In 1966, when smog obscured the Los Angeles skyline and residents choked on noxious fumes, California enacted the country’s first clean air law. In 1970, a year after an oil spill tarred Santa Barbara’s pristine coastline, Gov. Ronald Reagan signed into law the California Environmental Quality Act, one of the toughest environmental laws to date.
Today, as climate change fuels the fires that rage from Seattle to San Diego, we have another opportunity to be a leader in environmental policy. For the last 15 years, our family foundation has funded climate research and solutions to improve our interconnected water, air, energy and food systems. The nightmare scenarios predicted for 2050 are already a reality. The experts and researchers we work with are frightened as global warming accelerates before our very eyes. California has the chance to lead again—but we’re not currently the environmental champion we once were.
We know that fossil fuels are at the root of global warming, yet few states or political leaders have been willing to address rampant oil and gas production or stop the corporate profiteering from unhealthy air quality, soil and water. As an economic powerhouse, California can prove that untethering our future from a polluting and corrupt industry is not only possible, but is also necessary to build the clean, renewable, more equitable energy future we want.
Following Europe’s lead and eventually banning the sale of internal combustion engines in cars would be a start, but California can do more: We can be the model for phasing out the production and use of fossil fuels in a smart transition that protects jobs, the environment and the health and safety of all Californians.
To start, California should stop issuing new permits to drill new oil and gas production wells. Our state remains one of the largest oil producing states in the country. The California Geologic Energy Management Division has continued to issue new permits this year—more than 1,500 since January, many in dense neighborhoods from Los Angeles to Bakersfield —yet only 30 new wells have been drilled. This slow drilling rate may be yet another indication that the industry is on shaky financial ground. At a time when the fossil fuel sector is facing financial ruin, abandoning workers and communities, and leaving tax-payers holding the bag for expensive cleanup, we should actively find a way to exist without them rather than continue to prop them up. Even major banks have grown weary of industry promises, backing out of risky projects like drilling in the Arctic. And most telling, some oil majors like British Petroleum have signaled that their future is not in fossil fuels.
In California, our addiction to fossil fuels can most clearly be seen in low-income communities, home to families that all too often bear the brunt of environmental injustices. Our foundation funded a recent study by University of California scientists that examined birth outcomes in rural and urban areas near active and inactive oil and gas sites. Researchers found that pregnant women living in rural California near active oil and gas wells were 40% more likely to give birth to low birth-weight babies.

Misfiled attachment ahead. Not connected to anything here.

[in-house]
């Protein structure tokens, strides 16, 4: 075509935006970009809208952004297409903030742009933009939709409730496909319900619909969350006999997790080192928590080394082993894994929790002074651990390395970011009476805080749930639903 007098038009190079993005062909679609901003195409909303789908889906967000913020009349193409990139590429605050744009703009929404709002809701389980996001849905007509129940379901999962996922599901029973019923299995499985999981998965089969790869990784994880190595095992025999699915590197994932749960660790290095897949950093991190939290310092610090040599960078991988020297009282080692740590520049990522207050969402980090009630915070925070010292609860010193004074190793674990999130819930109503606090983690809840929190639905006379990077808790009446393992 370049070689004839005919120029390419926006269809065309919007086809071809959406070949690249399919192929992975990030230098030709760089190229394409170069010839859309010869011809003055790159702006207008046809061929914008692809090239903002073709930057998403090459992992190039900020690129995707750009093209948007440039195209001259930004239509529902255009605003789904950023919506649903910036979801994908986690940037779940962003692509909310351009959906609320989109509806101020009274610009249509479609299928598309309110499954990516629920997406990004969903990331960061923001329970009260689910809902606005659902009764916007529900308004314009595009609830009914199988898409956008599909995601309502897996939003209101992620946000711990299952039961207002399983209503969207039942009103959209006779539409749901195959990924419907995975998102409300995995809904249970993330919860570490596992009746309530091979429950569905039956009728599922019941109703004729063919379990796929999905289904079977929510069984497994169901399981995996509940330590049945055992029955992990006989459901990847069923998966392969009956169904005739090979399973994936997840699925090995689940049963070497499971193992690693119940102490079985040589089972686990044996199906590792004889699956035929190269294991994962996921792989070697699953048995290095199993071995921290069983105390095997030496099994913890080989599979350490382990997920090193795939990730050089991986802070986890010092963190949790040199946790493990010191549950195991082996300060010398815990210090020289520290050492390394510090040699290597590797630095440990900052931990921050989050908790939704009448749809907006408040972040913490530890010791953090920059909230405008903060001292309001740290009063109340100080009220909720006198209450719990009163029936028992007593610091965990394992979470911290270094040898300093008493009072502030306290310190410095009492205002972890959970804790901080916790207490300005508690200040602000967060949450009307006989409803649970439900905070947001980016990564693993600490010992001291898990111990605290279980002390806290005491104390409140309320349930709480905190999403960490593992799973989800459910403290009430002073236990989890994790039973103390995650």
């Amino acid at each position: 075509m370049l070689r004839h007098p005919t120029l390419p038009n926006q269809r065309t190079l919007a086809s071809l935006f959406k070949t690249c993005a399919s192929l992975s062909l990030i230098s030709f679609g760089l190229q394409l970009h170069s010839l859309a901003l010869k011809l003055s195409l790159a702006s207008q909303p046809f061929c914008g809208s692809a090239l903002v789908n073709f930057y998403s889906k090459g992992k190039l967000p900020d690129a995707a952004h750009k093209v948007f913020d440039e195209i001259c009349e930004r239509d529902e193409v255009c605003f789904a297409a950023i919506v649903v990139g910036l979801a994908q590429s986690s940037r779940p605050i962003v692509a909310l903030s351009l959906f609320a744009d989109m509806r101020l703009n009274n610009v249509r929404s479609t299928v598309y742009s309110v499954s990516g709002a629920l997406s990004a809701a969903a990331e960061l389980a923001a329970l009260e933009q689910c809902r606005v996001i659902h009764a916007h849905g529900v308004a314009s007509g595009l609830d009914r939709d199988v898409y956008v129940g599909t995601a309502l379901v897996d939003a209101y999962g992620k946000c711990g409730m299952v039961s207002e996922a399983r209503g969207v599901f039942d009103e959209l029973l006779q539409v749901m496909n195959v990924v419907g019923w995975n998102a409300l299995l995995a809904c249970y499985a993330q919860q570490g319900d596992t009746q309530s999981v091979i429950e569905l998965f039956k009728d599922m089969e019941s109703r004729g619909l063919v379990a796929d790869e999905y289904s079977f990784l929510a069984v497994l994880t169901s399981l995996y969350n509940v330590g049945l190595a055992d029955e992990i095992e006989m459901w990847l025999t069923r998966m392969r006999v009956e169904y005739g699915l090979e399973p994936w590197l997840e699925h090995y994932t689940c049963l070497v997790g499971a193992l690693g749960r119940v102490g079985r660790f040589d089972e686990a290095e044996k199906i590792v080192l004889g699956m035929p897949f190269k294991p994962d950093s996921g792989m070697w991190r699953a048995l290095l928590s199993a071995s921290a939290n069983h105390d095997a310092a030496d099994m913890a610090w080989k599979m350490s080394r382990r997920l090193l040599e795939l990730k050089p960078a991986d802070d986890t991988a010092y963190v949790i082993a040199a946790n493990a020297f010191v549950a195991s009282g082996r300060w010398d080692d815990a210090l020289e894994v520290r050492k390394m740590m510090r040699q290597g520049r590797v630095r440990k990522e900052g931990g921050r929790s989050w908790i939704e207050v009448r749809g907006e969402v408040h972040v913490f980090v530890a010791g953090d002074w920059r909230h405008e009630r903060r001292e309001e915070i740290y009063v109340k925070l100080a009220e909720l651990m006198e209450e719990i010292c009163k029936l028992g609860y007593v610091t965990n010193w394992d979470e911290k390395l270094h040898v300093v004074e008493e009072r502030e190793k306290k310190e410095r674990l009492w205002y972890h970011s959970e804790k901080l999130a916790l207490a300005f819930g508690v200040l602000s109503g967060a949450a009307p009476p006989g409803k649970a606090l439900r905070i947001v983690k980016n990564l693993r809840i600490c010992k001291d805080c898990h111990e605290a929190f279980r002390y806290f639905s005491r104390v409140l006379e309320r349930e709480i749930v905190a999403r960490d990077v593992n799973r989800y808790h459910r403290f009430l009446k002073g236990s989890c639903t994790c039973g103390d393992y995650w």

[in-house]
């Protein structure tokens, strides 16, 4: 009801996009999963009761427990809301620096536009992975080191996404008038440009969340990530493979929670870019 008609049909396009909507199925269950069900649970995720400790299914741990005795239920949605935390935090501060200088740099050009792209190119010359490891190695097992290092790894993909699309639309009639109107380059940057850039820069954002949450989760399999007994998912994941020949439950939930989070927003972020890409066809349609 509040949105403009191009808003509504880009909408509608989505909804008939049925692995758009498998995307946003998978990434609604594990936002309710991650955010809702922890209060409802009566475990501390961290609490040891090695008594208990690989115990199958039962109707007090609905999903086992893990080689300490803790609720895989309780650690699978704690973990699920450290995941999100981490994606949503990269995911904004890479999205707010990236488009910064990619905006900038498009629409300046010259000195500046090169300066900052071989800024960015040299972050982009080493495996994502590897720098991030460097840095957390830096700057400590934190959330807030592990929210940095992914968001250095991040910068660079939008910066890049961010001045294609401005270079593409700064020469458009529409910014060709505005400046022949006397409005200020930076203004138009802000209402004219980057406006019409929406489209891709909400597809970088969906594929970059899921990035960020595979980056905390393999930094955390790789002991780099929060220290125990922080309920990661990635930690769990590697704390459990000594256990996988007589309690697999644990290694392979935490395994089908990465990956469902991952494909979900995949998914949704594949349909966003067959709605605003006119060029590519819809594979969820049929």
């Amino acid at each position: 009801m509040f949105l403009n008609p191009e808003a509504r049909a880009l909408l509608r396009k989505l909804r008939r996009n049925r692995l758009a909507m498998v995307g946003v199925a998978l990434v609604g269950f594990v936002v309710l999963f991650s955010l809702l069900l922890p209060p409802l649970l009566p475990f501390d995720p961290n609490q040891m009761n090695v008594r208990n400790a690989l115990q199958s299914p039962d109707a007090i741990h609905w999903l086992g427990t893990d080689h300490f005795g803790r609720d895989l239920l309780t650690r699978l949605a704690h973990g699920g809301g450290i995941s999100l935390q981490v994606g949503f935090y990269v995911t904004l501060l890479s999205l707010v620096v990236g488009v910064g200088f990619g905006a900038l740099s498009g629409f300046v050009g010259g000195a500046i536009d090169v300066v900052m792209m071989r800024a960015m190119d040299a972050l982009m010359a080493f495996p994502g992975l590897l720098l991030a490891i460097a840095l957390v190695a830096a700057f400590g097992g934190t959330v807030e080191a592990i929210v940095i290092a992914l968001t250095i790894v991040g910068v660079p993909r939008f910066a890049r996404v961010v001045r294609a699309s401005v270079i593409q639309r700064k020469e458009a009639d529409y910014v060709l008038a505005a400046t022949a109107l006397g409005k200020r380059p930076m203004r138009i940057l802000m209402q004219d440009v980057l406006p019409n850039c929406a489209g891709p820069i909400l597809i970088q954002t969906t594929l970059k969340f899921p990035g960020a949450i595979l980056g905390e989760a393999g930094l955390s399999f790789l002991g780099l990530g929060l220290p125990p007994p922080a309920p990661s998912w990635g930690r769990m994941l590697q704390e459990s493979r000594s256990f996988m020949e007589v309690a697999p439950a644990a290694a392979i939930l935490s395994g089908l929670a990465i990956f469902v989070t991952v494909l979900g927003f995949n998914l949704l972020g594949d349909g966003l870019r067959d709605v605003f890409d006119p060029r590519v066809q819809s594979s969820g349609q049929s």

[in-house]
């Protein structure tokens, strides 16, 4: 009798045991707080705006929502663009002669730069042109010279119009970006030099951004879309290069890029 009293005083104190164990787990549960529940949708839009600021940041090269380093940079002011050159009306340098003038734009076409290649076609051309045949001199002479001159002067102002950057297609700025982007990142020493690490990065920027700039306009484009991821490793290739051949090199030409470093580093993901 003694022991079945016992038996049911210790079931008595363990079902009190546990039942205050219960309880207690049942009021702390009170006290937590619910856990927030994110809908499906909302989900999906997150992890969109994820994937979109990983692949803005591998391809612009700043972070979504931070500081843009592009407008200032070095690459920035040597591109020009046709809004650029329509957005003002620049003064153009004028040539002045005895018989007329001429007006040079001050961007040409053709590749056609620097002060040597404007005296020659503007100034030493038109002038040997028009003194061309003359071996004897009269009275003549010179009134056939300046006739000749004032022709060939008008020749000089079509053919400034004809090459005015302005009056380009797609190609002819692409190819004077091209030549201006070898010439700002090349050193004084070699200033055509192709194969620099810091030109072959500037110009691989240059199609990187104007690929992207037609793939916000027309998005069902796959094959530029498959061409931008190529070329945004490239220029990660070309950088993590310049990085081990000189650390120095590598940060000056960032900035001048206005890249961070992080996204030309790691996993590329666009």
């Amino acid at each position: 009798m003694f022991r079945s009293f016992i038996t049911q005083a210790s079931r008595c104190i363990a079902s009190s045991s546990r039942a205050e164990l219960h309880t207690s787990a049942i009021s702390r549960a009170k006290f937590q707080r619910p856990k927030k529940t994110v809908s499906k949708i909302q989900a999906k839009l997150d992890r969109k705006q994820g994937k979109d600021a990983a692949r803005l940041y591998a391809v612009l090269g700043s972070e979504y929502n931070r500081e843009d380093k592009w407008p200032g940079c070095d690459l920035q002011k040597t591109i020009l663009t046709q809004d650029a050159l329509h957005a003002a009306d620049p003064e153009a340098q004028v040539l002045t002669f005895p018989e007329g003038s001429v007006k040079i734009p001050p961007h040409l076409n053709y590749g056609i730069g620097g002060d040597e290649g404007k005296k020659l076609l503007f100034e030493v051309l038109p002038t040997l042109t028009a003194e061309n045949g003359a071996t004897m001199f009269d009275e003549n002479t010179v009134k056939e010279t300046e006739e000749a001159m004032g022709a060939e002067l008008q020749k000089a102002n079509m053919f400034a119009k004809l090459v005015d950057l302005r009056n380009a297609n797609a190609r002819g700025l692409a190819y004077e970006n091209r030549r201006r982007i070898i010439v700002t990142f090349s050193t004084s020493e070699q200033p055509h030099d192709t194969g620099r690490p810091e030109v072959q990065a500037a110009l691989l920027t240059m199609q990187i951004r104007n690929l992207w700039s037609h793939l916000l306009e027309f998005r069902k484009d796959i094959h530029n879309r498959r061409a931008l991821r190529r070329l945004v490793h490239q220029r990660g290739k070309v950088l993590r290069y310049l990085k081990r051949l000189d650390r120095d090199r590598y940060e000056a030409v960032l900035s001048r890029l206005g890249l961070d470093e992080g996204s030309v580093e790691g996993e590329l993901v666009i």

Yet, California is one of the only major oil producing states in the country without a minimum set-back for oil wells in residential communities—a loophole in environmental policy that should be easily closed. Even Dallas, in the heart of oil country, requires a 1,500-foot buffer.
Though a process is underway to evaluate new safety regulations, CalGEM isn’t moving quickly enough. If the state would implement just a 2,500-foot health and safety buffer—less than half a mile—it would begin to protect these communities from continuing health harms.
The opportunities that can come from deep investment in a new clean economy far outweigh the downsides. Another study we supported by economist Frank Ackerman found that halting permits for new wells and enacting the 2500-foot health and safety buffer would result in a net gain of about 5,000 full-time jobs. California is home to more than 100,000 oil and gas wells that all need to be capped and remediated—at an estimated cost of $9.2 billion. If existing oil and gas workers were re-trained to do this remediation work, it could provide thousands of additional jobs in the industry during the transition, fully offsetting job losses for more than a decade.
While there no doubt are many policy pathways forward, none could send a more timely signal nor be a more important legacy for California than to be the first state to begin phasing out the fossil fuel industry. Critics will say that stopping oil production in California would be just a drop in the bucket, that other places drill more. But if history is any indication, regulations born in California can trickle upwards and inspire national and international laws, a pattern UCLA legal scholar Anne Carlson calls “iterative federalism.” In other words, when California leads, others follow.
Thoughtfully winding down the fossil fuel industry will strengthen our economy, protect public health and demonstrate to the rest of the country—and to ourselves—that positive, transformational change is possible.
Wendy Schmidt is president of the Schmidt Family Foundation, which works to create a just world where all people have access to renewable energy, clean air and water, and healthy food. She and her husband Eric are also co-founders of Schmidt Ocean Institute and Schmidt Futures.